Many people ask us towards the end of the year if they can take the tax credit even with the solar energy system they signed a contract for is not installed yet.
The short answer is: "Yes, because of the Safe Harbor Guidance" that the IRS released in June, 2018
Safe Harbor guidance and defining the word “commenced”
In terms of the calendar, some solar projects span the changeover of the year (2019 to 2020, for example) while still in progress. Preliminary steps such as tree removal, electrical work, etc may push your project completion back - keep in mind that you could be able to apply the tax credit to these services, as well as home batteries if they are included in your solar project!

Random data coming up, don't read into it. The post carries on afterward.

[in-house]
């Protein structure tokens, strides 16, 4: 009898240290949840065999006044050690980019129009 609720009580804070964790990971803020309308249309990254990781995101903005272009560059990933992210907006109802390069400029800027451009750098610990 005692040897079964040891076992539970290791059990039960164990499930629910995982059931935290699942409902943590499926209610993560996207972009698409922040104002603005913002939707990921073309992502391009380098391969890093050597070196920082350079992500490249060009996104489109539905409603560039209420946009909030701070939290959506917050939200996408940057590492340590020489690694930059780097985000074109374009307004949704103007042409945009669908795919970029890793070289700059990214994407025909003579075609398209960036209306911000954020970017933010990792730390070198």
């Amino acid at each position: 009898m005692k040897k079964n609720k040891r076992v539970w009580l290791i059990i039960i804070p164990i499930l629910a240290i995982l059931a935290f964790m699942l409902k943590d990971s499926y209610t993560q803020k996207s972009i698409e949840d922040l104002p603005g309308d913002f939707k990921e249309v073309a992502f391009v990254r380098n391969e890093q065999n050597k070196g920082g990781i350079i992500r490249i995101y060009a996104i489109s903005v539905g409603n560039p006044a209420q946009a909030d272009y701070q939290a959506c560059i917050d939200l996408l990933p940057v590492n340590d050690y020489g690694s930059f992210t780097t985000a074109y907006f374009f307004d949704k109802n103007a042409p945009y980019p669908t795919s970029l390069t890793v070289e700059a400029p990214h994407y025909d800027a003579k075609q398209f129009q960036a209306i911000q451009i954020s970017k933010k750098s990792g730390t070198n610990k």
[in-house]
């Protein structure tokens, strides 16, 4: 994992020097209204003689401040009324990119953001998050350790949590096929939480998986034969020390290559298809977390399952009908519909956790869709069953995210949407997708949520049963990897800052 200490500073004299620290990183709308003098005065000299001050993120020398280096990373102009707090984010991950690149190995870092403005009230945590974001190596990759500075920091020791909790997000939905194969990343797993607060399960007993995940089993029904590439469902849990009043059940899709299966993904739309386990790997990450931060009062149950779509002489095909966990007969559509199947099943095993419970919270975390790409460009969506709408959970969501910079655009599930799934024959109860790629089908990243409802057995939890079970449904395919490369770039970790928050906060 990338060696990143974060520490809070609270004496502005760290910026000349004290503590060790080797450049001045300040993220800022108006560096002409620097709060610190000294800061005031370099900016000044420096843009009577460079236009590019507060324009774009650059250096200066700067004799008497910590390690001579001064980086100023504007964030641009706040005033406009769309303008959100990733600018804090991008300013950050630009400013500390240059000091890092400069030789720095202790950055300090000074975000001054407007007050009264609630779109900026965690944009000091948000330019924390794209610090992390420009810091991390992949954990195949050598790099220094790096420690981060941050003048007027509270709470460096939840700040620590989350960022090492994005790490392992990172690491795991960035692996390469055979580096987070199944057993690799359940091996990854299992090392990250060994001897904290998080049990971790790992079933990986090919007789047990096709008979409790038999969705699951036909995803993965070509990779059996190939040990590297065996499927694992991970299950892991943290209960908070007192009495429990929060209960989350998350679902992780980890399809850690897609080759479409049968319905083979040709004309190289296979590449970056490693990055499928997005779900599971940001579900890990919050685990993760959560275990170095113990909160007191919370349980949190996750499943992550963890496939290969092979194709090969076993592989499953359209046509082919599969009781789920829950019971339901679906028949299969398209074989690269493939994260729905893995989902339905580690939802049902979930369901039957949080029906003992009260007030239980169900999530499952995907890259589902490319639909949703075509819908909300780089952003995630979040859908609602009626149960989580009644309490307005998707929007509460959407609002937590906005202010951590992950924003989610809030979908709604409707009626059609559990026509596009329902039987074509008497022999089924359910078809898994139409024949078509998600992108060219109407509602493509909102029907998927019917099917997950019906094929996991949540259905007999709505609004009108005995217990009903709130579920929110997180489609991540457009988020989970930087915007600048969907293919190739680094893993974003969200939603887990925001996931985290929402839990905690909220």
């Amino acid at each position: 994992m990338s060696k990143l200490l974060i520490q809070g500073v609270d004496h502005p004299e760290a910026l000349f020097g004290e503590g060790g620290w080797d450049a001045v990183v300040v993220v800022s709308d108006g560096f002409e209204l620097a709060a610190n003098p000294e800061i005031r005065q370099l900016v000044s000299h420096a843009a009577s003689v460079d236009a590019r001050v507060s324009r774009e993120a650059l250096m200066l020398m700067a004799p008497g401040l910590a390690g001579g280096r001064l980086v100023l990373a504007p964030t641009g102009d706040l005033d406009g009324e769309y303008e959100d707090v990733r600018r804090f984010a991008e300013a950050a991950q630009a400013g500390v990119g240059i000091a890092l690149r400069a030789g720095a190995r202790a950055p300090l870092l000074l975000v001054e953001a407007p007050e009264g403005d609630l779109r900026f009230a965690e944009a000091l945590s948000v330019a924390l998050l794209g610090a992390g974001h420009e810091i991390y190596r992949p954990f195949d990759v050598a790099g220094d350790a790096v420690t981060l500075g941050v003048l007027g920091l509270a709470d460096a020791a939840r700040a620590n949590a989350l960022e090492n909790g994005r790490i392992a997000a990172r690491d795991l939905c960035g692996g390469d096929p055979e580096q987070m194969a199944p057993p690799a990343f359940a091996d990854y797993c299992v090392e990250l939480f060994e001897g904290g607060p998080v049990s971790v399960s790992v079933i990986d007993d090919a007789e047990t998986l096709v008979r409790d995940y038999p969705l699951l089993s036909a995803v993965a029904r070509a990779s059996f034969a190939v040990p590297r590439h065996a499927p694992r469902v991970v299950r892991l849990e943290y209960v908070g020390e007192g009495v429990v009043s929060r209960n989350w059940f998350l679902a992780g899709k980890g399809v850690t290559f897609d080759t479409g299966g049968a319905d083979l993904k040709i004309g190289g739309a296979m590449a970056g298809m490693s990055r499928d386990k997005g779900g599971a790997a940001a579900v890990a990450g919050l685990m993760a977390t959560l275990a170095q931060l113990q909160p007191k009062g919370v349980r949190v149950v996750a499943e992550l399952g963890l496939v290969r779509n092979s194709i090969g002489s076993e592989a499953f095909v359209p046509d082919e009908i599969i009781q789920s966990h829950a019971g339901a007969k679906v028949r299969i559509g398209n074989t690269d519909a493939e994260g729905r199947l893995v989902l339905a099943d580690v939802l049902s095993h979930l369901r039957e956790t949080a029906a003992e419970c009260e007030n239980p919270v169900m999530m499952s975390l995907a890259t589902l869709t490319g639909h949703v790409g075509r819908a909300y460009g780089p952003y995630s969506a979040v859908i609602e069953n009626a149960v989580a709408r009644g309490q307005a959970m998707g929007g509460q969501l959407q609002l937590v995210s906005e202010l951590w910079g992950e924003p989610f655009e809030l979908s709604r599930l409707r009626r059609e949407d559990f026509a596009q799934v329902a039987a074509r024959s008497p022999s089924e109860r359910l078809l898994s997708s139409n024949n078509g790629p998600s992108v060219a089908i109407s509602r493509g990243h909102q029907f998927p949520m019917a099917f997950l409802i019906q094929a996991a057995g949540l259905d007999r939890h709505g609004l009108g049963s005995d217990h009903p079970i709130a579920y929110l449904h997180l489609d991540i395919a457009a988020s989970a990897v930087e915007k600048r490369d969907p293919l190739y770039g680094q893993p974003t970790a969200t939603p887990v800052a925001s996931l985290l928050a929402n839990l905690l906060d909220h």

In June 2018 the IRS, U.S. Federal organization overseeing these items released IRS safe harbor - Notice 2018-59 (TN). Watchers widely considered it to provide Safe Harbor for solar projects in some stage of progress toward commencing in the next three years.
“Commenced construction” here means either having “started work of a significant nature or… having incurred 5% or more of the cost of the facility [i.e. solar installation] in that year that construction began.”
You can read more about IRS rules and tax credits here. We provide this as guidance. We are solar installers, not tax advisers, so we recommend you reach out to your own accountant.
Don't wait! Congress may not extend tax credits at the full 30% level beyond the end of 2019. There will be state-level benefits for going solar also, which vary in DC, Maryland and Virginia!
Read our financial benefits to go solar with your business.